ICAS Writing is an English language writing test perfect for assessing a student’s writing skills. This skills-based assessment gives teachers a clear indication of the strengths and weaknesses in their students’ writing ability. With annual participation, over time this writing competition provides valuable insights for both the individual student as they progress in their studies, and schools as they compare the performance of students in the current year against previous years.
ICAS Writing assesses students’ ability to write an extended response to a given task. Two forms of writing, narrative and persuasive, are assessed in alternating years.
Examples of medal-winning scripts from 2011 to 2016
2011 – example of persuasive writing
2012 – example of an aspect of narrative (character description)
2013 – example of persuasive writing
2014 – example of an aspect of narrative
2015 – example of persuasive writing (book review)
- Early Schooling » Script 1 – Script 2
- Middle Schooling » Script 3 – Script 4
- Later Schooling » Script 5 – Script 6
2016 – example of a narrative
ICAS Writing is marked on a common scale, that is, all scripts are marked using the same criteria. The strength of the common scale is increased with the use of common tasks across year levels. Each student’s result is only compared to the results of his/her peers’ in the same year level.
In 2017, the ICAS – Writing task will assess persuasive writing.
For persuasive writing, the task requires students to write a text that persuades. These include writing:
- a review
- an advertisement
- a letter to a council
- a formal argument
- an opinion piece for a newspaper
- a campaign manifesto
For a narrative, the task requires students to write one or two of the following aspects or stages of a narrative. These include writing:
- the beginning of a narrative
- the complication or event in a narrative
- a description of a setting
- a description of a character
- the conclusion of a narrative
All students are given age-appropriate tasks in the same genre. The stimulus provided to the students is adapted to the interest levels of students from Paper A to Paper J.
|Paper||Year Level||Form of Writing||Test Duration|
|A||Y3||Persuasive writing||30 minutes|
|B||Y4||Persuasive writing||30 minutes|
|C||Y5||Persuasive writing||30 minutes|
|D||Y6||Persuasive writing||30 minutes|
|E||Y7||Persuasive writing||30 minutes|
|F||Y8||Persuasive writing||30 minutes|
|G||Y9||Persuasive writing||30 minutes|
|H||Y10||Persuasive writing||30 minutes|
|I||Y11||Persuasive writing||30 minutes|
|J||Y12||Persuasive writing||30 minutes|
ICAS Writing is a criterion-referenced assessment that uses a common scale. This means that the assessment is marked against criteria which are specific to the task and that every student’s work is assessed against the same marking scheme. There are between nine and twelve marking criteria which are divided into four domains or sections:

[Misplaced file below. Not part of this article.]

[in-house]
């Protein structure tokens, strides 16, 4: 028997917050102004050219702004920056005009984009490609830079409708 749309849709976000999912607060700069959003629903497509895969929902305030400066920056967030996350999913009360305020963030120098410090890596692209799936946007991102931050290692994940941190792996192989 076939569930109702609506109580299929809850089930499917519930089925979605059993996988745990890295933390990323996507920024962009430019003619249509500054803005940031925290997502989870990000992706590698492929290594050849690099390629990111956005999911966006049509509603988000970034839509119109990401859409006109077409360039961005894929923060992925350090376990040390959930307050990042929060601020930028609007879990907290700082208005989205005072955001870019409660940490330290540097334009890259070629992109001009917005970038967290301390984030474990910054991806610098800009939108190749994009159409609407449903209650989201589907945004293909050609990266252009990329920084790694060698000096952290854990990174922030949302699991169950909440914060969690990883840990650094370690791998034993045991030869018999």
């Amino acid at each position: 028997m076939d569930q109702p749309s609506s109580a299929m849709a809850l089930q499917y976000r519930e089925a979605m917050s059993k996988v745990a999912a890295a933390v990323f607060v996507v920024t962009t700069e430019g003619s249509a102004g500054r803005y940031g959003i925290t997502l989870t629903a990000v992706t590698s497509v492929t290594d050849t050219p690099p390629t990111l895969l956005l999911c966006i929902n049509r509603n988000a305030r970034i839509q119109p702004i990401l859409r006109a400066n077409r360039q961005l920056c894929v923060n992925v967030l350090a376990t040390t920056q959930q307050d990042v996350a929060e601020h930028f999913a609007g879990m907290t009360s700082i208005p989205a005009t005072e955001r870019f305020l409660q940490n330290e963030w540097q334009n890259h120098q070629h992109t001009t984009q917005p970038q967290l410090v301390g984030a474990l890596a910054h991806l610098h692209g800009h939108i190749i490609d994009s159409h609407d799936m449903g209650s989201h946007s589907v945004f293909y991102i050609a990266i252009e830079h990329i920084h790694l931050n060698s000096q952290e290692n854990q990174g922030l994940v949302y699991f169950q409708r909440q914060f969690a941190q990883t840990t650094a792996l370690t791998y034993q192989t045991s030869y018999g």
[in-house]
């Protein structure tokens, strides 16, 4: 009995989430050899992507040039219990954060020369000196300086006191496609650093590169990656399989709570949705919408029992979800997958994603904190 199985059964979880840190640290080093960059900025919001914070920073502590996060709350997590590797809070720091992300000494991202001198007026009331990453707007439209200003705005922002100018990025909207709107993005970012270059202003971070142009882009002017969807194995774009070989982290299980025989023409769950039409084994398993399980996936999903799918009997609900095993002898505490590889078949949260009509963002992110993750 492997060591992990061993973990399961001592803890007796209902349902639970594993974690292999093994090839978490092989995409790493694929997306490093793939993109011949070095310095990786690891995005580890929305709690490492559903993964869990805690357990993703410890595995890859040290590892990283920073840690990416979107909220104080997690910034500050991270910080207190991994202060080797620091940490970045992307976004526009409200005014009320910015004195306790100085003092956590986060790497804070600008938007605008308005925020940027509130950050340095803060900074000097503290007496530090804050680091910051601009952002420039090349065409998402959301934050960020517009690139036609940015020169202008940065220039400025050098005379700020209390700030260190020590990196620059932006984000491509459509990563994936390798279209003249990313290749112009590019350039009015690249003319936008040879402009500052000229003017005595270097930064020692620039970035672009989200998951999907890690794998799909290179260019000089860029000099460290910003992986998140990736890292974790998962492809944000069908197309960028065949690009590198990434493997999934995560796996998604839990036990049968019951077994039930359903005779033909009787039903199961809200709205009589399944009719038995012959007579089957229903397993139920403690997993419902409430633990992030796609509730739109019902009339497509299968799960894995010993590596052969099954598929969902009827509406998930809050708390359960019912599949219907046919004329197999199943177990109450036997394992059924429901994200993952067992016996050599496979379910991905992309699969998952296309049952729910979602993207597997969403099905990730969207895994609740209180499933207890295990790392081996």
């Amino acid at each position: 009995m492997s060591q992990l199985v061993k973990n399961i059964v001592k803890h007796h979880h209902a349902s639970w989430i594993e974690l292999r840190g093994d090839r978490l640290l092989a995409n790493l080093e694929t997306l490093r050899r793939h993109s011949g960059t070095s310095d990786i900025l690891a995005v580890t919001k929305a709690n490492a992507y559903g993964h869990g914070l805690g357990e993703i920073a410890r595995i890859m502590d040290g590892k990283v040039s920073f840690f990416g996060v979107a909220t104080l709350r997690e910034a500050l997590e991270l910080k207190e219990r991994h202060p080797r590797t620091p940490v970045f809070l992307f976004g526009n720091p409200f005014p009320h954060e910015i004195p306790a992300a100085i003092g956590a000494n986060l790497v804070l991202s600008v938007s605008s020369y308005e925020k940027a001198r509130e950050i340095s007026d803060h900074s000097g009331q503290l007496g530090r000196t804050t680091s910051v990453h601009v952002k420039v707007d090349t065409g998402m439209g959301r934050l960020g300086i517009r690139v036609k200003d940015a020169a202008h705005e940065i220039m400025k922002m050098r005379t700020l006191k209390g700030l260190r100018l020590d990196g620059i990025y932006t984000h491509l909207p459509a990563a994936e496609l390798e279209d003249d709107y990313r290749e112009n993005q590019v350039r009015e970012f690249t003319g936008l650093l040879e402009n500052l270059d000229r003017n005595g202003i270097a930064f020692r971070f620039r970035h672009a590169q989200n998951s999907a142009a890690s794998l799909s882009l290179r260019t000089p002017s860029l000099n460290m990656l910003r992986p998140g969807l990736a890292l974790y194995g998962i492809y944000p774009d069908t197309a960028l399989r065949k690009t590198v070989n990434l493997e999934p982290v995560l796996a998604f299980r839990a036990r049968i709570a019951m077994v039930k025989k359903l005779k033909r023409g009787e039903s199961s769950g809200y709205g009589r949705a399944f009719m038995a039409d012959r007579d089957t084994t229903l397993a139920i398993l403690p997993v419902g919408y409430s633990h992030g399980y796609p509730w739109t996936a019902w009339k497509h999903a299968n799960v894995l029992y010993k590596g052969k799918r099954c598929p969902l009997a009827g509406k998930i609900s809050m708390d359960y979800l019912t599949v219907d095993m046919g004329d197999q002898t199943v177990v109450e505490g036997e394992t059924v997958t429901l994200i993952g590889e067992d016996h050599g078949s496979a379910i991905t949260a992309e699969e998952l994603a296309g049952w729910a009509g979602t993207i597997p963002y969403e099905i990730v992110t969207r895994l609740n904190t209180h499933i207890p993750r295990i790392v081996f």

- Textual Grammar
Some criteria such as Syntax, Punctuation and Spelling are similar from task to task. Each marking criterion can have a range of up to five scores (0-4). Each score point describes the achievement of a skill level in that criterion. For example, at a score of 3, a student will have satisfied the standards described by scores 1, 2 and 3 but will not have demonstrated the standard described by score 4. In this sense the scoring can be seen as cumulative.
That each score in each criterion describes a specific skill level allows for the results to provide for individual student requirements and can assist teachers with diagnostic information for planning their teaching programs.
Although each student is only compared to his/her peers in the same year level, the use of the common scale in ICAS Writing allows parents and teachers to track a student’s progress from year to year as well as to compare student achievement across year levels. In other words, a student in Year 4 who scores 25 points can be described as having performed better than a student in Year 6 who scores 22 points as both students have been marked using the same criteria. This ability to make such direct comparisons can inform whole-school teaching strategies and programs.
Marking criteria in the skill area of Genre assess the ways in which the text has been structured and specific stylistic and vocabulary choices have been made to achieve the writer’s purpose and engagement of the reader. The best texts will demonstrate a creative and skilful integration of structure and language choices in order to do this.
The features of Textual Grammar which are assessed include the correct use of tense and the ways in which tense can be manipulated to strengthen the writing; the correct use of pronouns, conjunctions and connectives to assist the reader in following the text; and the ability to correctly structure a variety of different types of sentences, including complex sentences, for effect.
The skill area of Syntax/Punctuation includes marking criteria which assess correct use of sentence grammar – including
subject-verb agreement and the correct use of prepositions; articles and plurals; and punctuation.
Spelling assesses a student’s demonstrated ability to correctly spell words of increasing levels of complexity which are appropriate to the task.